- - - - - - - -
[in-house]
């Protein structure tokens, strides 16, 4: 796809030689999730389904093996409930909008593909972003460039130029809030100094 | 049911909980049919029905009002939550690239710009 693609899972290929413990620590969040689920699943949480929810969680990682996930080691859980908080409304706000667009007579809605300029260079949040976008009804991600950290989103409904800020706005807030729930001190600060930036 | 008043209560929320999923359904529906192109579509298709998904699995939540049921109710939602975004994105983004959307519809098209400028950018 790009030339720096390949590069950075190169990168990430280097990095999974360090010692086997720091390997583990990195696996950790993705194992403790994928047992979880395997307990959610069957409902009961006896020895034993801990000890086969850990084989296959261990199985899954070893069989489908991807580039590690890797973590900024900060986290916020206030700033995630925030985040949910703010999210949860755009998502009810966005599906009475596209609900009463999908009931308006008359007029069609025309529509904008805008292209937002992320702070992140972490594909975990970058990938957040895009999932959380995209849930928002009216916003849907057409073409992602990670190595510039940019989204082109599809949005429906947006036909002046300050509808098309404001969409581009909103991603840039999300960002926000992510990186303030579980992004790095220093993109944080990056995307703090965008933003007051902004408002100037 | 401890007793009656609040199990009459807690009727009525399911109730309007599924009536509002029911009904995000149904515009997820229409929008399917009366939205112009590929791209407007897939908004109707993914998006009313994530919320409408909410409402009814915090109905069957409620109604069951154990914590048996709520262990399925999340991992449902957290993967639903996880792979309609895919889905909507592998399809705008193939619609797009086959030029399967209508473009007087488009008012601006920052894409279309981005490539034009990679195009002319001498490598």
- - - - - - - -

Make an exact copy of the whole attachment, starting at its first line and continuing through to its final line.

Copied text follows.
[in-house]
């Protein structure tokens, strides 16, 4: 796809030689999730389904093996409930909008593909972003460039130029809030100094 | 049911909980049919029905009002939550690239710009 693609899972290929413990620590969040689920699943949480929810969680990682996930080691859980908080409304706000667009007579809605300029260079949040976008009804991600950290989103409904800020706005807030729930001190600060930036 | 008043209560929320999923359904529906192109579509298709998904699995939540049921109710939602975004994105983004959307519809098209400028950018 790009030339720096390949590069950075190169990168990430280097990095999974360090010692086997720091390997583990990195696996950790993705194992403790994928047992979880395997307990959610069957409902009961006896020895034993801990000890086969850990084989296959261990199985899954070893069989489908991807580039590690890797973590900024900060986290916020206030700033995630925030985040949910703010999210949860755009998502009810966005599906009475596209609900009463999908009931308006008359007029069609025309529509904008805008292209937002992320702070992140972490594909975990970058990938957040895009999932959380995209849930928002009216916003849907057409073409992602990670190595510039940019989204082109599809949005429906947006036909002046300050509808098309404001969409581009909103991603840039999300960002926000992510990186303030579980992004790095220093993109944080990056995307703090965008933003007051902004408002100037 | 401890007793009656609040199990009459807690009727009525399911109730309007599924009536509002029911009904995000149904515009997820229409929008399917009366939205112009590929791209407007897939908004109707993914998006009313994530919320409408909410409402009814915090109905069957409620109604069951154990914590048996709520262990399925999340991992449902957290993967639903996880792979309609895919889905909507592998399809705008193939619609797009086959030029399967209508473009007087488009008012601006920052894409279309981005490539034009990679195009002319001498490598």